In a Newton-Leibniz moment of simultaneous inspiration, both Rian Johnson and James Ponsoldt snuck a relatively obscure 38 year old folk-rock song into their terrific films Looper and Smashed. With both coming off a successful play at TIFF 2012, I therefore declare Richard and Linda Thompson's “I Want To See The Bright Lights Tonight” to be THE new anthem for film lovers with distinguished taste. I expect limited edition art prints glorifying the song and every hipster to make this their new karaoke jam.
I had the good fortune to speak with Johnson, Ponsoltdt and, of particular excitement to this longtime fan, the song's author and co-performer Richard Thompson. First, though, an introduction to Thompson for those who may not be aware of his work.
RT has been on the rock, folk and folk-rock scene since the late 1960s. He may not be a household name but he has quite a devoted following. A tribute album featuring R.E.M, David Byrne and Dinosaur Jr. came out in 1994. He was a founding member of the band Fairport Convention, which was among the first groups to take some of ye olde British folk tunes and present them in a rock context. Fairport Convention influenced bands like Jethro Tull, Pentangle, Steelye Span and, yes, Led Zeppelin. Indeed, Fairport Convention's female vocalist, Sandy Denny, is the additional voice you hear on "The Battle of Evermore" on Led Zeppelin IV. (If you are blanking on the name, that's the song that goes "Oohh now, oh now, oh now, oh, oh now, oh now, oh now, bring it, bring it, bring it, bring iiiit, bring iiiit, bringyaaa, bringyaaa, bringyaaa, bubrinngyaaa, bneaaaah, bneaaaaaah, bneaaaaaaaaaaah, oh!")
Here's my favorite song "Matty Groves," off their best album Liege and Lief from 1969. I strongly suggest cranking it toward the end and air drumming as you dig those thunderous guitar licks.
Today Richard Thompson is a solo act, pumping out songs that are at once catchy, upbeat and fun as well as haunting and beautiful. His guitar playing is extremely unique, rooted more in the classical tradition than in blues, and when he plugs in he works in both fretwork pyrotechnics as well as glorious sheets of sound. There's also no shortage of, for lack of a better expression, a Monty Python-esque humor that pops up from time to time. Here are some examples of each of those aspects.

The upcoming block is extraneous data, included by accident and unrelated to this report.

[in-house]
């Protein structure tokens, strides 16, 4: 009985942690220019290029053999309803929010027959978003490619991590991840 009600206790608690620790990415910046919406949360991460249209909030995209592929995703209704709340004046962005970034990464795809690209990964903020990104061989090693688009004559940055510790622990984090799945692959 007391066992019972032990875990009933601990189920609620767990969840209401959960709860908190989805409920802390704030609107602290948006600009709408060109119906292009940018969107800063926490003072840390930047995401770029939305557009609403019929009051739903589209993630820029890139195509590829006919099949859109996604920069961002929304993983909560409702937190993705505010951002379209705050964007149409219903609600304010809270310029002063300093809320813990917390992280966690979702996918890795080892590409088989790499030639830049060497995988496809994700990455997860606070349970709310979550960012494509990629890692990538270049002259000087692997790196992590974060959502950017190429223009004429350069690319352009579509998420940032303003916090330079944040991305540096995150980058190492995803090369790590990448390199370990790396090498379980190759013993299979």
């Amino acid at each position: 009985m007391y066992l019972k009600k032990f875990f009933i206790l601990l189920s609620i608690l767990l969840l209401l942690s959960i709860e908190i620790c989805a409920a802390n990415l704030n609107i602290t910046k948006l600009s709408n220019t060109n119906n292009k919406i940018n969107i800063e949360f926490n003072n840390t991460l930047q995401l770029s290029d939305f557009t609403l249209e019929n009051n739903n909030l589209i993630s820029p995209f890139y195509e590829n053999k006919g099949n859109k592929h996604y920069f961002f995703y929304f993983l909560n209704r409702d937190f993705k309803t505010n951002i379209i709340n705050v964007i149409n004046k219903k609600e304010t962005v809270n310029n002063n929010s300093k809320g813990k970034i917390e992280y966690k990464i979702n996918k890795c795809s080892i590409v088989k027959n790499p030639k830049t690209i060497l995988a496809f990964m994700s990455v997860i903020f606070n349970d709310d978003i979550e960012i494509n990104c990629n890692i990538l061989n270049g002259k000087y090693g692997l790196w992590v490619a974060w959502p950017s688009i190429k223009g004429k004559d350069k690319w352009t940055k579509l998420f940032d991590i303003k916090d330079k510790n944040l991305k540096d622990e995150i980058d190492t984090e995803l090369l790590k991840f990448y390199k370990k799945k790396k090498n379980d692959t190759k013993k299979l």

"Cocksferry Queen," is, for me, the typical great RT song. Catchy, great guitar, anthemic. It's on the 1999 album Mock Tudor and this clip is from a show that looks like an SNL parody of a British television show.
For ballads, the big fan favorite, and the one that may've been on most of my mid-90s mixed tapes, is "1952 Vincent Black Lightning," originally on the 1991 album Rumor and Sigh. This one's a real emotional workout and you can get a good sense of his acoustic guitar playing here.
RT's live performances are very warm, entertaining affairs. This good humor is more than evident in his album 1000 Years of Popular Music. In it he covers ancient Italian ballads, negro spirituals, Henry Purcell, Stephen Foster, Hoagy Carmichael and Prince. Who am I to deny you his version of “Oops, I Did It Again”?
Between Fairport Convention and now(ish) he had a creative stride that may be his most lasting. Teaming up with his then wife, the duo “Richard and Linda Thompson” put out one of the all time perfect albums Shoot Out The Lights. Rolling Stone Magazine called it the 9th greatest album of the 1980s, if that means anything to you.
For my money it is the greatest break-up record of all time. More than even Blood on the Tracks because this one has Thomspon's furious guitar playing. Feel the anger and frustration evident at the end of this, the title track. The sentiment is no joke: Richard and Linda broke up in 1982 at the conclusion of the tour.
A lesser-known album from this era (which also has the word "Lights" in it) is 1974's I Want To See The Bright Lights Tonight. It's hardly the first CD I grab when I want to get a fix, but one track, the title track, has always been among my favorites.
It was one of the ones Linda sang, and it's a plea from a woman to a would-be boyfriend to take her out for an unforgettable night. It has a grinding beat, great opening guitar riff and the bad girl lyrics include “Meet me at the station don't be late/I need to spend some money and it just won't wait” and “A couple of drunken nights rolling on the floor/Is just the kind of mess I'm looking for.” Commenting on this self-aware, self-destructive attitude is a quite strange (yet strangely fitting) musical line of marching band horns.